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3 Jan 2020 10 min to read

Top 10 books every CTO should read

Are you familiar with the classic Dr Seuss saying that “the more that you read, the more things you will know. The more you learn, the more places you’ll go”?
  • We will introduce you to 10 amazing books we recommend to every CTO!

 

Well, it couldn’t be truer of what is needed to be an effective CTO! Like in many other professional disciplines, reading and self-development are indispensable if you want to be a skilled and supportive leader.
With this in mind, we’ve put together a list of the top 10 books for CTOs. Among other subjects, they speak on key areas such as productivity, the art of making smart decisions, being a good leader, and understanding UX principles.
Make sure to cross them off of your ‘to-read’ list (or include them in your upcoming Amazon order!).

 

#1. Managing Humans: Biting and Humorous Tales of a Software Engineering Manager / Michael Lopp

A humorous recollection of what it was like being a software engineering manager in Silicon Valley for more than 20 years. While you’re likely going to be laughing or shaking your head in disbelief while you peruse the pages of this book (spoiler alert: there’s some chair throwing included), you’ll also take away a lot of wisdom on what it means to be a good manager. A recommended read for anyone looking to ace their role as a tech leader.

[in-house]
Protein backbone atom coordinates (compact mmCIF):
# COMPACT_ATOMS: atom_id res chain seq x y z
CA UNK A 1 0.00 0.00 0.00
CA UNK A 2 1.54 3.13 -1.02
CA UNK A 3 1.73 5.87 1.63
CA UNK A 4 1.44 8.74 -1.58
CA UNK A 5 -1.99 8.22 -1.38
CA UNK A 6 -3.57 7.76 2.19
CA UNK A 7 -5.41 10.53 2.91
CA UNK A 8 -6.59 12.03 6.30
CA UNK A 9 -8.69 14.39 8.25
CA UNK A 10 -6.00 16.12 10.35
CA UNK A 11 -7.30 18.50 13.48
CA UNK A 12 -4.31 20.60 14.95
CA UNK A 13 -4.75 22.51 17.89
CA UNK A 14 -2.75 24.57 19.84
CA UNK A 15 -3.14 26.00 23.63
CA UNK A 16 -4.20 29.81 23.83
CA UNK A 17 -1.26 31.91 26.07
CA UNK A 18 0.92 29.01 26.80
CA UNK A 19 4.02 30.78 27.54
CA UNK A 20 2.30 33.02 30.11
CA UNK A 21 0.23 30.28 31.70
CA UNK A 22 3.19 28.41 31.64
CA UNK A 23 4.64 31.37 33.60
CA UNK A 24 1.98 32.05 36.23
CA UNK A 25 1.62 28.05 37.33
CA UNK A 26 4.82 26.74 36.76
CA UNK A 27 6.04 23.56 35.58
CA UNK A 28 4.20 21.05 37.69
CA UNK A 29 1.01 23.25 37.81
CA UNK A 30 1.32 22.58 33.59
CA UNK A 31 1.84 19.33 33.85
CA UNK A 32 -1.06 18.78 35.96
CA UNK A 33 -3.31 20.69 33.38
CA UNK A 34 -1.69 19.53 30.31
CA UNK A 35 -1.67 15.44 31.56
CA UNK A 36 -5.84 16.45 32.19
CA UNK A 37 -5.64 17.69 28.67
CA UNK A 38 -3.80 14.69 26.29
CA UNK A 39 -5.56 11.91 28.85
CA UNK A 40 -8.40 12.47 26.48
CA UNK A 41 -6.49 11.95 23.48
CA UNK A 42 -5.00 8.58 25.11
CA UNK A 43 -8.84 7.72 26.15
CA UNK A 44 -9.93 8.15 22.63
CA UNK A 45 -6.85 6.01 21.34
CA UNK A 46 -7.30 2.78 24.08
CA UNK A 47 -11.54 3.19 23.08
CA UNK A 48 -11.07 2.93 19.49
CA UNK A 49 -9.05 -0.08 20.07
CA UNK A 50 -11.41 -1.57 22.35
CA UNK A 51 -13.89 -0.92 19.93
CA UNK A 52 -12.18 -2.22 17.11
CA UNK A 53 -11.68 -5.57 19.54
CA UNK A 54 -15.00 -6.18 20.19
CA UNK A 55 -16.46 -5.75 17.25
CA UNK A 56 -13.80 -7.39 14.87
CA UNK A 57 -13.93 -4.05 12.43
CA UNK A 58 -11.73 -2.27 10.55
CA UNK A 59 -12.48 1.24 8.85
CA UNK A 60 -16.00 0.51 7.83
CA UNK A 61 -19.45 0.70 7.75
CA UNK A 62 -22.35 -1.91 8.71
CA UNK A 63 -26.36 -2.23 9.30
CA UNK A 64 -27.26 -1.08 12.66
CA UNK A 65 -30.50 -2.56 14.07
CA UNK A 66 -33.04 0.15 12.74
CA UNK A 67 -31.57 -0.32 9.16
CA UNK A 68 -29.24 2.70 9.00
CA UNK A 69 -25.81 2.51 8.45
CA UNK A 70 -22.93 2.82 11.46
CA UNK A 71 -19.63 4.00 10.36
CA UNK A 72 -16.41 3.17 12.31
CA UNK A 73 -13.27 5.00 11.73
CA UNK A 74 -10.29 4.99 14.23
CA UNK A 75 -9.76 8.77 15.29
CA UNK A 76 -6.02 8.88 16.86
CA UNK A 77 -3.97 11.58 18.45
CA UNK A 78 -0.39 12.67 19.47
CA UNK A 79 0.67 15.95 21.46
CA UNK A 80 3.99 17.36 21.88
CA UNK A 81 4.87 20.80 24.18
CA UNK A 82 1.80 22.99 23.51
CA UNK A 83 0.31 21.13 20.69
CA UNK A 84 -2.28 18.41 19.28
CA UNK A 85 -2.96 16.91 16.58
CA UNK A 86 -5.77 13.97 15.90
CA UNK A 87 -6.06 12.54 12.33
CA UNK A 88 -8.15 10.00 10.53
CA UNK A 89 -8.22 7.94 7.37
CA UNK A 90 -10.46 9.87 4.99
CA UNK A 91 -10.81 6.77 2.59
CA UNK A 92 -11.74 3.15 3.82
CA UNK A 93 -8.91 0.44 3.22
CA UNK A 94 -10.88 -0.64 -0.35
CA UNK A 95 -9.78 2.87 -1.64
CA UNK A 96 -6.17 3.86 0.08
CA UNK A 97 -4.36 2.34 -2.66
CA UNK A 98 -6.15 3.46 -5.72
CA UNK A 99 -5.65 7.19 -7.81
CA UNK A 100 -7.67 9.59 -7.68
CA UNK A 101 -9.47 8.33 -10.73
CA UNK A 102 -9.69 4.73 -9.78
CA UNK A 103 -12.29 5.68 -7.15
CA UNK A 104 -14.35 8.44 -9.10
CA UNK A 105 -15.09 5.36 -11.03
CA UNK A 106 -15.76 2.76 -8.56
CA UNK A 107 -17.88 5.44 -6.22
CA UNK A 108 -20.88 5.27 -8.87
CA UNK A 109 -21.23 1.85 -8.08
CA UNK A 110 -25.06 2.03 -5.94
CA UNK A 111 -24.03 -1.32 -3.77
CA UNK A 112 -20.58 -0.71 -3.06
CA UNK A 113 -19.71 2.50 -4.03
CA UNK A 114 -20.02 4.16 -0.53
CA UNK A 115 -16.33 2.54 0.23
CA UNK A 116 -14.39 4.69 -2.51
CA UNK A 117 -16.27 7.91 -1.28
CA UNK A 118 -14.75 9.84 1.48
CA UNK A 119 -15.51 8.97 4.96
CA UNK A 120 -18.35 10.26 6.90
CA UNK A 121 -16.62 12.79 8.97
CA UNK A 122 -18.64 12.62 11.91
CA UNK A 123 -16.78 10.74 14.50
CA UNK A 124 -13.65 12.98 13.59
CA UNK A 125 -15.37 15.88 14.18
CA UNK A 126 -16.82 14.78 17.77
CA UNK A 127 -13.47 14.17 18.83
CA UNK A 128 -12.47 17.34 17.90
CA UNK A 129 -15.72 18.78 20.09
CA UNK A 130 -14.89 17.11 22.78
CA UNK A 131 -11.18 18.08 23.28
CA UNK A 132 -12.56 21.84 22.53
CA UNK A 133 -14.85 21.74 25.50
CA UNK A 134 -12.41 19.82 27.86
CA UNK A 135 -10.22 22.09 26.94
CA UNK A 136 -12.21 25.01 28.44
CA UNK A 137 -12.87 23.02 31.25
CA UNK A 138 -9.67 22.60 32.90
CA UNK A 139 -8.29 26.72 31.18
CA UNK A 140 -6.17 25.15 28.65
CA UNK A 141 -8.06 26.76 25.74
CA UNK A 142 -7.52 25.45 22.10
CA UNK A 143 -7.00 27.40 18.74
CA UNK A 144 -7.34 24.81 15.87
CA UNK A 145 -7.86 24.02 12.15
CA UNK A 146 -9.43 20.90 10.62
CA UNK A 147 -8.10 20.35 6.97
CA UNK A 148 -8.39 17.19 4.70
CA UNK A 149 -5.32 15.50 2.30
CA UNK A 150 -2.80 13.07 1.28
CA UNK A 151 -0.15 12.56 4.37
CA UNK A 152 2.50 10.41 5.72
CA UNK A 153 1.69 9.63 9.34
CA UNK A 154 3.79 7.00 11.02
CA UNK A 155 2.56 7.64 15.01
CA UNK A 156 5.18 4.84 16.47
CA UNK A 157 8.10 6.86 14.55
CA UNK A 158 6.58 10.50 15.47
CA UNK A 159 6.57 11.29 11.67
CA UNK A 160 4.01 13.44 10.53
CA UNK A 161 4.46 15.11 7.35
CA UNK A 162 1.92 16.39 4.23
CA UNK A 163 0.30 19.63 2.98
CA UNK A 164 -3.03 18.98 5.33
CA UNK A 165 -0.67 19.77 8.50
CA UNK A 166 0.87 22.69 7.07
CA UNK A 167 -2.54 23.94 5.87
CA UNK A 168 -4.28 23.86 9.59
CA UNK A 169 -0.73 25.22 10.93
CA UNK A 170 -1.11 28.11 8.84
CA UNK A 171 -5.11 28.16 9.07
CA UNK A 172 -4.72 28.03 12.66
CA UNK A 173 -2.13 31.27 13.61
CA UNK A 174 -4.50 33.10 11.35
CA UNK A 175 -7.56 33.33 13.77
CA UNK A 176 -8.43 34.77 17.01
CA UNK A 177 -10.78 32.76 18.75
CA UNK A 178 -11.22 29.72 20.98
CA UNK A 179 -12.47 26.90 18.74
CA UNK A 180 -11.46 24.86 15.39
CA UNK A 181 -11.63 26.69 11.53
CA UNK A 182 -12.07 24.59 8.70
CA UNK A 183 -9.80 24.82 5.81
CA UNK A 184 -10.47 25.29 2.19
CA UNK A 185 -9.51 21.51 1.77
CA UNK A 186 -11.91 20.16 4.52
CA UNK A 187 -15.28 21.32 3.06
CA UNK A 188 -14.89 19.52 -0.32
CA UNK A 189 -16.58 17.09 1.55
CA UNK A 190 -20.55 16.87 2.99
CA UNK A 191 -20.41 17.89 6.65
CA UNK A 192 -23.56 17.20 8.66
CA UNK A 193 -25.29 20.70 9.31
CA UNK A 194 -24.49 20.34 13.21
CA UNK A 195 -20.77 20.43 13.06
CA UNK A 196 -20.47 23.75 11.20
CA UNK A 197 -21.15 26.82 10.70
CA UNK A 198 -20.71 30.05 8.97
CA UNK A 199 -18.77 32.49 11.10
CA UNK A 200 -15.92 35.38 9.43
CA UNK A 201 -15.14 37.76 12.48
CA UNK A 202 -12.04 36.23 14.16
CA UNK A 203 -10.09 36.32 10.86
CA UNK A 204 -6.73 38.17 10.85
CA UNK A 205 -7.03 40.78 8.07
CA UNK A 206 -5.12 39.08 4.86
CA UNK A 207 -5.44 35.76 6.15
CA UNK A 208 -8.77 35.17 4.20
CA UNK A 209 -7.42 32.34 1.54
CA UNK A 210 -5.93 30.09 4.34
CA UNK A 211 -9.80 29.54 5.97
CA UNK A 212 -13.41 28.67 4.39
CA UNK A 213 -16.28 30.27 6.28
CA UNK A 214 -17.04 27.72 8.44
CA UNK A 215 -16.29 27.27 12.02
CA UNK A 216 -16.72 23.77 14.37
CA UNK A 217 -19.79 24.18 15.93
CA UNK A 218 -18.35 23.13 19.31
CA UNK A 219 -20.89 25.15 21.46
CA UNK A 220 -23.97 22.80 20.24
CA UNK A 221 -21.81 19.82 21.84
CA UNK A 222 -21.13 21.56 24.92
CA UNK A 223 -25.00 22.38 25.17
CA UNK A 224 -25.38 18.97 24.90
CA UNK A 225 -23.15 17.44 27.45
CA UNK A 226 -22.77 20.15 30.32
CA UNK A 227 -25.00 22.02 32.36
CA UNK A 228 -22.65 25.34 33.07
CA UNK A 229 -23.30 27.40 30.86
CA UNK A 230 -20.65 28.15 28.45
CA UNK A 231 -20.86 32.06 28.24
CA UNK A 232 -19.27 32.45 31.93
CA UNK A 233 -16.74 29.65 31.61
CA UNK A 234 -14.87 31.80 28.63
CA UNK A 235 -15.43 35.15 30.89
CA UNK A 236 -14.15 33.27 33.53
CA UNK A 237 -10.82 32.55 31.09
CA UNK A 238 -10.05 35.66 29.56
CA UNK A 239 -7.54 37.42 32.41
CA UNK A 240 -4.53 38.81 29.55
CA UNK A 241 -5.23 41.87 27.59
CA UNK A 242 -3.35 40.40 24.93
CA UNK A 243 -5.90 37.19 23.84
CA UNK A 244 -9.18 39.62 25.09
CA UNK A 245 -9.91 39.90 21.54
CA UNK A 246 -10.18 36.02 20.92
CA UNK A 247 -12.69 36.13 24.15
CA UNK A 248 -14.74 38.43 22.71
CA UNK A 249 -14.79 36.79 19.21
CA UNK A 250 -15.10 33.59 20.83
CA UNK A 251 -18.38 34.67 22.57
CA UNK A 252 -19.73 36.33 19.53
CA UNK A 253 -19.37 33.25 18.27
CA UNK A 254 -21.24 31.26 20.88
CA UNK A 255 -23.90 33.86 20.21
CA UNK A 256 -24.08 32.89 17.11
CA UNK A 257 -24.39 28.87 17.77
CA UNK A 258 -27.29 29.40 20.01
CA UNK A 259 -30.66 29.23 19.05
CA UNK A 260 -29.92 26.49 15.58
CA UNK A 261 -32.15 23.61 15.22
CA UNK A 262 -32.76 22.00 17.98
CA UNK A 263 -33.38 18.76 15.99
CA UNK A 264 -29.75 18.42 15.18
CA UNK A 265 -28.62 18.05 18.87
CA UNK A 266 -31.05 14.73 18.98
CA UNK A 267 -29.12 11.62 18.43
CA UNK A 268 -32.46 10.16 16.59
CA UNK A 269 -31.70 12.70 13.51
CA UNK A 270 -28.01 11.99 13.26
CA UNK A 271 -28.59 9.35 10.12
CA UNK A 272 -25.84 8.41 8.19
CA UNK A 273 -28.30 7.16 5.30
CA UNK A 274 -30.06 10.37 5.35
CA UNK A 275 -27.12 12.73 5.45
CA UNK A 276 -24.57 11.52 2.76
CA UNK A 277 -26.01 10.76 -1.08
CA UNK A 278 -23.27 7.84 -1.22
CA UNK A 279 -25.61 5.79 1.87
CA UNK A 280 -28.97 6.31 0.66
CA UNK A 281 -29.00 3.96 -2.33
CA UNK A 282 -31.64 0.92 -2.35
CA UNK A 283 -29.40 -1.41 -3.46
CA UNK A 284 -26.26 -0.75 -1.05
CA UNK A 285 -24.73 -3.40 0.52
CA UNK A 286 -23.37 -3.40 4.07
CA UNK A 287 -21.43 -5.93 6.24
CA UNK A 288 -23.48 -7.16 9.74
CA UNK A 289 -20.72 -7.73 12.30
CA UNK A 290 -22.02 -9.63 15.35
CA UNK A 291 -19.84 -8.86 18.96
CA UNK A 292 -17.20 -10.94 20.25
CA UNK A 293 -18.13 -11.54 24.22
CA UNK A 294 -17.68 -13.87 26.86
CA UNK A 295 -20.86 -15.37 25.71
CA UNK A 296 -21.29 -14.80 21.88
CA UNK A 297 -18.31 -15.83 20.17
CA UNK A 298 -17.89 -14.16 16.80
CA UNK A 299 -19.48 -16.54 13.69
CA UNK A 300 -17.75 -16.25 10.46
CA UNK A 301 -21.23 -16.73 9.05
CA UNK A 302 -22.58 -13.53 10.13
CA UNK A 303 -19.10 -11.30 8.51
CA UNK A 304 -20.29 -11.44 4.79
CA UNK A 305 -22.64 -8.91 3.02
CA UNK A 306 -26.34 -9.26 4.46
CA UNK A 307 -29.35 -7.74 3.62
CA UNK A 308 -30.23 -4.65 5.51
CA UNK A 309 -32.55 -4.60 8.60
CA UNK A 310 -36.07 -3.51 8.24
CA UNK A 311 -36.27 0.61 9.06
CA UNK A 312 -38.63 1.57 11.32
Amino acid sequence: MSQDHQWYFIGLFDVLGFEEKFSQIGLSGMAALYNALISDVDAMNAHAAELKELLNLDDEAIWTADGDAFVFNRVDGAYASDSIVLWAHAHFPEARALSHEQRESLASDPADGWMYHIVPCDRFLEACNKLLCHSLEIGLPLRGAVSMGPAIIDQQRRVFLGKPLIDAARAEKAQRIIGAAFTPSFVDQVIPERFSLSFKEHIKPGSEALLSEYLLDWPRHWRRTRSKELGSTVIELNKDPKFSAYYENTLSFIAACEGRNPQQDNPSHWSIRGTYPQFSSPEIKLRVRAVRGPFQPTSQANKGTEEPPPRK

#2. The Hard Thing About Hard Things / Ben Horowitz

You might know Ben Horowitz as the person who famously said he was going to use many lead bullets to solve a problem due to the lack of a silver bullet.

In fact, “The Hard Thing About Hard Things” builds upon this exact notion by discussing the ways to tackle difficulties of running a startup. It also helps you understand how to be a leader your team looks up to – even in the most difficult of times.

 

#3. Don’t make me think! / Steve Krug

If you want to succeed as a CTO, you must learn how to communicate with designers effectively and understand the elements that drive (or disrupt) website usability.

“Don’t make me think!” by Steve Krug is the perfect introductory reading for this! The book gets reprinted nearly year after year and is still relevant 20 years after its initial debut. It’s also one of the best books for CTOs who want to quickly get the hang of the subject – you can read it from beginning to end over weekend coffee or during a long layover.

 

#4. Scrum: The Art of Doing Twice the Work in Half the Time / Jeff Sutherland

An all-time classic by one of the authors of the Agile Manifesto, and an absolute must-read for anyone who manages employees. Through his extensive experience of running teams (and salvaging entire, multi-million projects), Sutherland makes a strong case for Scrum and why it’s as popular as it is today. Plus, you’ll be intrigued to discover what Sutherland has done for the FBI in the days following 9/11…

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#5. Emotional Design: Why We Love (or Hate) Everyday Things / Don Norman

While “Don’t make me think!” focuses on website UX, this book looks at usability form a wider angle. The book (authored bytheNorman of the famous Norman Nielsen Group) lets the reader in on how people use (or, unintentionally, misuse) the things in their daily lives. A real eye-opener that helps you understand what “usability” means, where to omit mistakes, and how to make better project decisions.